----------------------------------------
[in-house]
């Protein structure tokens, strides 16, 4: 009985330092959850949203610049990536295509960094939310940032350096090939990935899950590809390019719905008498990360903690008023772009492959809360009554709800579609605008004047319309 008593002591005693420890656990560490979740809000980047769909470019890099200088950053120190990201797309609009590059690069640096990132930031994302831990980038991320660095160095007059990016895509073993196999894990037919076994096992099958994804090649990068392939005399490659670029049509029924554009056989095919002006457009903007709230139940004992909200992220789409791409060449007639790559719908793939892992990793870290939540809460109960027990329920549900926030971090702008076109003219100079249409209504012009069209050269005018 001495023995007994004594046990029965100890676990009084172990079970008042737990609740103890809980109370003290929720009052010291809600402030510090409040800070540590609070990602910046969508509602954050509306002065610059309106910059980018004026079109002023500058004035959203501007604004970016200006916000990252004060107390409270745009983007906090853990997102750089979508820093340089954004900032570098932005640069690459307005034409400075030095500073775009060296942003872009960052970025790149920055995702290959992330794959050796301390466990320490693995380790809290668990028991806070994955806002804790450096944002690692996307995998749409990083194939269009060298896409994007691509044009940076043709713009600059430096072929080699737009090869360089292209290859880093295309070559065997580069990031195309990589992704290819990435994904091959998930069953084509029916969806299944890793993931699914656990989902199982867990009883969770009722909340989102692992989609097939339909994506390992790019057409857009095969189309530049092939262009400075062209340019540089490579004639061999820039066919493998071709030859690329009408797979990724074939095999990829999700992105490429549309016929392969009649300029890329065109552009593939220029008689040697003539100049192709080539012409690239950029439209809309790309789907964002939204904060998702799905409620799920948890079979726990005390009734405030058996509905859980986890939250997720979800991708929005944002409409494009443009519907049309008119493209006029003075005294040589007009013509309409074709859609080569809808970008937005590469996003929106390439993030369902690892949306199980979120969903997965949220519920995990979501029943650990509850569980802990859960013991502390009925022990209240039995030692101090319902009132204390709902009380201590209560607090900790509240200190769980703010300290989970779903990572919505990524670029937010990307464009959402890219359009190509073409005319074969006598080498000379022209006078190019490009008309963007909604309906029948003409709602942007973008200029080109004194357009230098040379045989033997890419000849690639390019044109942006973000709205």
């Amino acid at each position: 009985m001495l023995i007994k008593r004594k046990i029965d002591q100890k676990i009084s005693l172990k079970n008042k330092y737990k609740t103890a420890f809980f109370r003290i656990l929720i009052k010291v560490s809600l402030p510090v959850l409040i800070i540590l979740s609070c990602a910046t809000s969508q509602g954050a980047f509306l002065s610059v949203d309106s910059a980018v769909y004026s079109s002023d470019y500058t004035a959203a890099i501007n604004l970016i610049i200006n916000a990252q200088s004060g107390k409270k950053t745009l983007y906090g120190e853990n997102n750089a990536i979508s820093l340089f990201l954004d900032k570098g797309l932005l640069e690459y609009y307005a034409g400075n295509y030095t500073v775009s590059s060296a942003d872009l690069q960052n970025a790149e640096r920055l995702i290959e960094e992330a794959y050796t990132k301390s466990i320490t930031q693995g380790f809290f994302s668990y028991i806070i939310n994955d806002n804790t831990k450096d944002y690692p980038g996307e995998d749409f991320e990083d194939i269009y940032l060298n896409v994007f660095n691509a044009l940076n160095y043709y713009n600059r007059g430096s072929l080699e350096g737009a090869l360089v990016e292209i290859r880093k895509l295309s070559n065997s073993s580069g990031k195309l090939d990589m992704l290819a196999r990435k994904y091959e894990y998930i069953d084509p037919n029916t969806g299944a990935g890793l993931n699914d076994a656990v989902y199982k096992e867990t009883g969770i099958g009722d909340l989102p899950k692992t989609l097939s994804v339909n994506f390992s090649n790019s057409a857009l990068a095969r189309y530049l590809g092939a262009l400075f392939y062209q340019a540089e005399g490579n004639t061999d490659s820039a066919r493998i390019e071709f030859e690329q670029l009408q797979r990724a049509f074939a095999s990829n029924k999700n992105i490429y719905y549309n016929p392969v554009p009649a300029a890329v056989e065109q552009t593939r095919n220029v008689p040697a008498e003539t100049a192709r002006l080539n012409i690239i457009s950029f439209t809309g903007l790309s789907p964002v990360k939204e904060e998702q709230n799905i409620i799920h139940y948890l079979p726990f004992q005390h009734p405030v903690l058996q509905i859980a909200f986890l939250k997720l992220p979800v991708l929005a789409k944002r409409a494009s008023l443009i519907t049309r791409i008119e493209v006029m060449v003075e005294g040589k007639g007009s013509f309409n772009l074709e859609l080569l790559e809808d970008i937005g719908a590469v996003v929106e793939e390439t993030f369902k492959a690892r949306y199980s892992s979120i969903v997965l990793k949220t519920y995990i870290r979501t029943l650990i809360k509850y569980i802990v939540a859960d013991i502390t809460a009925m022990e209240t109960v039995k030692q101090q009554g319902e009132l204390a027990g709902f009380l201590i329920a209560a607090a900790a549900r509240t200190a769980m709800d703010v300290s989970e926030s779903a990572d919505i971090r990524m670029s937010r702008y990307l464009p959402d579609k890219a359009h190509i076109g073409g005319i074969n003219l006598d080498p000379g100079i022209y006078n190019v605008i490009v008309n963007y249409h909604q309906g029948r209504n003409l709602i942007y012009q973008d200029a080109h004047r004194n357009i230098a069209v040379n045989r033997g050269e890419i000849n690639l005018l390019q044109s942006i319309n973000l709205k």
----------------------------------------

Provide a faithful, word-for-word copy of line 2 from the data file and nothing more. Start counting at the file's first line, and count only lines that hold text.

């Protein structure tokens, strides 16, 4: 009985330092959850949203610049990536295509960094939310940032350096090939990935899950590809390019719905008498990360903690008023772009492959809360009554709800579609605008004047319309 008593002591005693420890656990560490979740809000980047769909470019890099200088950053120190990201797309609009590059690069640096990132930031994302831990980038991320660095160095007059990016895509073993196999894990037919076994096992099958994804090649990068392939005399490659670029049509029924554009056989095919002006457009903007709230139940004992909200992220789409791409060449007639790559719908793939892992990793870290939540809460109960027990329920549900926030971090702008076109003219100079249409209504012009069209050269005018 001495023995007994004594046990029965100890676990009084172990079970008042737990609740103890809980109370003290929720009052010291809600402030510090409040800070540590609070990602910046969508509602954050509306002065610059309106910059980018004026079109002023500058004035959203501007604004970016200006916000990252004060107390409270745009983007906090853990997102750089979508820093340089954004900032570098932005640069690459307005034409400075030095500073775009060296942003872009960052970025790149920055995702290959992330794959050796301390466990320490693995380790809290668990028991806070994955806002804790450096944002690692996307995998749409990083194939269009060298896409994007691509044009940076043709713009600059430096072929080699737009090869360089292209290859880093295309070559065997580069990031195309990589992704290819990435994904091959998930069953084509029916969806299944890793993931699914656990989902199982867990009883969770009722909340989102692992989609097939339909994506390992790019057409857009095969189309530049092939262009400075062209340019540089490579004639061999820039066919493998071709030859690329009408797979990724074939095999990829999700992105490429549309016929392969009649300029890329065109552009593939220029008689040697003539100049192709080539012409690239950029439209809309790309789907964002939204904060998702799905409620799920948890079979726990005390009734405030058996509905859980986890939250997720979800991708929005944002409409494009443009519907049309008119493209006029003075005294040589007009013509309409074709859609080569809808970008937005590469996003929106390439993030369902690892949306199980979120969903997965949220519920995990979501029943650990509850569980802990859960013991502390009925022990209240039995030692101090319902009132204390709902009380201590209560607090900790509240200190769980703010300290989970779903990572919505990524670029937010990307464009959402890219359009190509073409005319074969006598080498000379022209006078190019490009008309963007909604309906029948003409709602942007973008200029080109004194357009230098040379045989033997890419000849690639390019044109942006973000709205």